China’s market regulator on Saturday blocked the merger of Tencent-backed game streaming platforms Douyu and Huya following an anti-monopoly investigation, as authorities ramp up scrutiny of some of the country’s biggest technology companies.
Huya and Douyu — which provide videogame live-streaming services akin to Twitch in the U.S. — are two of the largest companies of their kind in China. Both count gaming firm Tencent among their investors.
China’s State Administration for Market Regulation said in a statement that a merger between Huya and Douyu would give Tencent control over the merged entity.
“From the perspective of different key indicators like revenue, number of active users, resources for streamers, the total share is very substantial and the elimination and restriction of competition can be foreseen,” the statement said.
Authorities have stepped up oversight of some of China’s largest technology firms over concerns of monopolistic behavior and unchecked growth, as well as how companies are collecting and using data from their millions of users.
Also Saturday, China’s cyber-regulator issued draft measures that said companies holding personal information of over a million users must apply for cybersecurity approval if they plan to list abroad. The Cyberspace Administration of China said in a statement that the review and approval is necessary because of risks that the data could be “affected, controlled, and maliciously exploited by foreign governments.”
It also said there’s a risk of important data being illegally used or transferred out of the country.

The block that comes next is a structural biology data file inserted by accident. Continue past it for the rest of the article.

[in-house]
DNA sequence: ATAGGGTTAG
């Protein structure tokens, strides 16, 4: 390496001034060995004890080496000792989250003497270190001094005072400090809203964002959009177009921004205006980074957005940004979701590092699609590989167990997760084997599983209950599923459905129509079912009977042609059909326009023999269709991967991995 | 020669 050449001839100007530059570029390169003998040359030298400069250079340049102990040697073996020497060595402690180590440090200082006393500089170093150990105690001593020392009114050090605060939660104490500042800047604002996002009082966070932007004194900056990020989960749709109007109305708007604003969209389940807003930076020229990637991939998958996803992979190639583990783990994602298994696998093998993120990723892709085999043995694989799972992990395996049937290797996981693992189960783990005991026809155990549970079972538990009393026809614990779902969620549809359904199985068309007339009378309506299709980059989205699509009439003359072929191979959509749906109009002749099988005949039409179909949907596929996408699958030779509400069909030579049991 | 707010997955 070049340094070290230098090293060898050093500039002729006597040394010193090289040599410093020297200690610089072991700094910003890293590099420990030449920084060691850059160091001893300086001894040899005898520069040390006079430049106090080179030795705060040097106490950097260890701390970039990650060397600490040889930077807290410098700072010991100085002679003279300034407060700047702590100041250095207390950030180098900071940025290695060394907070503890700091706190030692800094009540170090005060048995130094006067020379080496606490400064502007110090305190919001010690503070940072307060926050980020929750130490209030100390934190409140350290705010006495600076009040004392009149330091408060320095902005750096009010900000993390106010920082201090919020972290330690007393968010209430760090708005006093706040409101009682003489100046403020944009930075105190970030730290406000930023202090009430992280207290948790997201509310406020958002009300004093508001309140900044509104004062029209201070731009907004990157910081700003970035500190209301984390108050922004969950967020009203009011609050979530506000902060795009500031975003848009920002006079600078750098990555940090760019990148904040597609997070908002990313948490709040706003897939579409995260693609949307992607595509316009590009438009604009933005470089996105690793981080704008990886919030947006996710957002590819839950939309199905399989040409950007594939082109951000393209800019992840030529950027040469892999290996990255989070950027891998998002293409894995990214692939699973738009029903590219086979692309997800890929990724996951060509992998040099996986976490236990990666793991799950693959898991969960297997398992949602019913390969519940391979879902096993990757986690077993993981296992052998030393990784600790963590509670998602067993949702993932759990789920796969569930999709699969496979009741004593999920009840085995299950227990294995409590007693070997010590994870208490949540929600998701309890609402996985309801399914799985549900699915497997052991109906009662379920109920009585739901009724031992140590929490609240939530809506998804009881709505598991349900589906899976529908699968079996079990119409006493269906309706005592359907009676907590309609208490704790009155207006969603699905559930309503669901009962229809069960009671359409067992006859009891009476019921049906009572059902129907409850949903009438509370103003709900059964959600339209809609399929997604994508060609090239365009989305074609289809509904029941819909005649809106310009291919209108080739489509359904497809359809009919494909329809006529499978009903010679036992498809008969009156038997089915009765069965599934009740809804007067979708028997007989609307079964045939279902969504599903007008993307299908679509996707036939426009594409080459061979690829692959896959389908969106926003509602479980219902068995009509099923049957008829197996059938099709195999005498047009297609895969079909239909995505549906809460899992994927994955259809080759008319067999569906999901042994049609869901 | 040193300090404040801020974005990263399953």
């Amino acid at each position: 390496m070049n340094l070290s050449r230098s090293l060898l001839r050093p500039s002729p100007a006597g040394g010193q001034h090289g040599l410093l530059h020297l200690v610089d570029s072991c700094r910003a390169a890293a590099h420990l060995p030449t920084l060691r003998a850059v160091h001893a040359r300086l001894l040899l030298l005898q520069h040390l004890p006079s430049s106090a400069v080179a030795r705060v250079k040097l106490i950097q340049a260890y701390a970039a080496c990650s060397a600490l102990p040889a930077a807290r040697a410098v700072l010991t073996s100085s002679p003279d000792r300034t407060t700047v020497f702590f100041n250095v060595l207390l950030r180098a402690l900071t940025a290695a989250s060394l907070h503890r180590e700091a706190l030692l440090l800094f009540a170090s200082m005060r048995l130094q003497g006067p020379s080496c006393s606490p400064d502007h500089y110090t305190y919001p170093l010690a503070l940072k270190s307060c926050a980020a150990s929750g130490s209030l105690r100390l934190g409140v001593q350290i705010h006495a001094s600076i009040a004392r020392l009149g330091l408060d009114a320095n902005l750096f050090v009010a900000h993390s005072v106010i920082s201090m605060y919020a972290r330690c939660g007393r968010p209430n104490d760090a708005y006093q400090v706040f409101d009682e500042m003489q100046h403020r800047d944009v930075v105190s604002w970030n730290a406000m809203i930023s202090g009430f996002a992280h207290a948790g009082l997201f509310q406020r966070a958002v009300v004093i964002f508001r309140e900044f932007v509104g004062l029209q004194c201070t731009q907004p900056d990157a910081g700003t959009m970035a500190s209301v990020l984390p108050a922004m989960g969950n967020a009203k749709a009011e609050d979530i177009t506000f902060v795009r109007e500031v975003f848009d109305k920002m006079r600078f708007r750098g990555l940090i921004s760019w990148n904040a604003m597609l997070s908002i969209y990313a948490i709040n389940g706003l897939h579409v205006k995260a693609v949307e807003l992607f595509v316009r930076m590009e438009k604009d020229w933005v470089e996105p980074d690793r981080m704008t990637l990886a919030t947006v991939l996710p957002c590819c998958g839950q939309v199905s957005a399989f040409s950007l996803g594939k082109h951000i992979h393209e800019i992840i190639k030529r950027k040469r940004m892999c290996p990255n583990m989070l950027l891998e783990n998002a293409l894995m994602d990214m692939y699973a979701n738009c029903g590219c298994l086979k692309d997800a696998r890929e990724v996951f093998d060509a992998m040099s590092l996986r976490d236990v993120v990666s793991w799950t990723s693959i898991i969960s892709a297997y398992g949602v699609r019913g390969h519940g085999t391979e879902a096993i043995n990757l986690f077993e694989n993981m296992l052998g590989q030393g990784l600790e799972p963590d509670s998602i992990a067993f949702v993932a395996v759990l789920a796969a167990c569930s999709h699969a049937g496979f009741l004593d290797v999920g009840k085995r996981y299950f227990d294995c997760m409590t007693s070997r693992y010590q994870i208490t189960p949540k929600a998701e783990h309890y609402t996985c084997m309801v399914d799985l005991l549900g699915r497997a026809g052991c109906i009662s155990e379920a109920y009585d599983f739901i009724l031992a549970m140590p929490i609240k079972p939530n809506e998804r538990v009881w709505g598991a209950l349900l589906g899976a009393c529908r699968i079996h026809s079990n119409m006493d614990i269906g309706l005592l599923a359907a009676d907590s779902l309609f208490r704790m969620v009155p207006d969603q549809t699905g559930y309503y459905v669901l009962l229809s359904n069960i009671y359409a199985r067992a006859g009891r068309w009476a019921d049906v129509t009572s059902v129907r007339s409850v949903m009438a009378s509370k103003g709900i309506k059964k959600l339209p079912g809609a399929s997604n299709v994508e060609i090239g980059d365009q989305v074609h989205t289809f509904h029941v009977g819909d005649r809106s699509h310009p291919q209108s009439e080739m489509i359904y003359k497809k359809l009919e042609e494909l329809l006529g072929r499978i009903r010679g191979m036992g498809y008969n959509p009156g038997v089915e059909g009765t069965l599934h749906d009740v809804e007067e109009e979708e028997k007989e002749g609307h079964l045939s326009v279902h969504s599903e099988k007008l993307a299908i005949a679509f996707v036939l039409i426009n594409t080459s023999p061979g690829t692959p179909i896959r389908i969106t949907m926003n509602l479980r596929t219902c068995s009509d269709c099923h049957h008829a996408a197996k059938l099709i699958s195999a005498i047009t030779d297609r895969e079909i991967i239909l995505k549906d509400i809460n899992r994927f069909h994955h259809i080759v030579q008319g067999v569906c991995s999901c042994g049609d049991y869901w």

Last week, the cyber-regulator ordered a cybersecurity investigation into ride-sharing platform Didi Global Inc. The food delivery platform Meituan is also under an anti-monopoly probe, and e-commerce giant Alibaba was fined a record $2.8 billion earlier this year for antitrust violations.
China’s market regulator said the decision to ban the merger between Huya and Douyu is the first instance of regulators prohibiting market concentration in the internet sector.
The two companies first announced last October that they planned to merge, but market regulators later said that they would review the $6 billion deal.
Tencent said it was notified by the regulator that the merger has been halted.
“The company will abide by the decision, comply with all regulatory requirements, operate in accordance with applicable laws and regulations, and fulfill our social responsibilities,” the company said in a statement Saturday.
Earlier this week, Chinese authorities said they would also increase supervision of companies listed overseas.
Under the new measures, regulation of data security and cross-border data flows, as well as the management of confidential data, will be improved.
Authorities also plan to crack down on illegal activities in the securities market, and will investigate and punish acts such as the fraudulent issuance of securities, market manipulation and insider trading.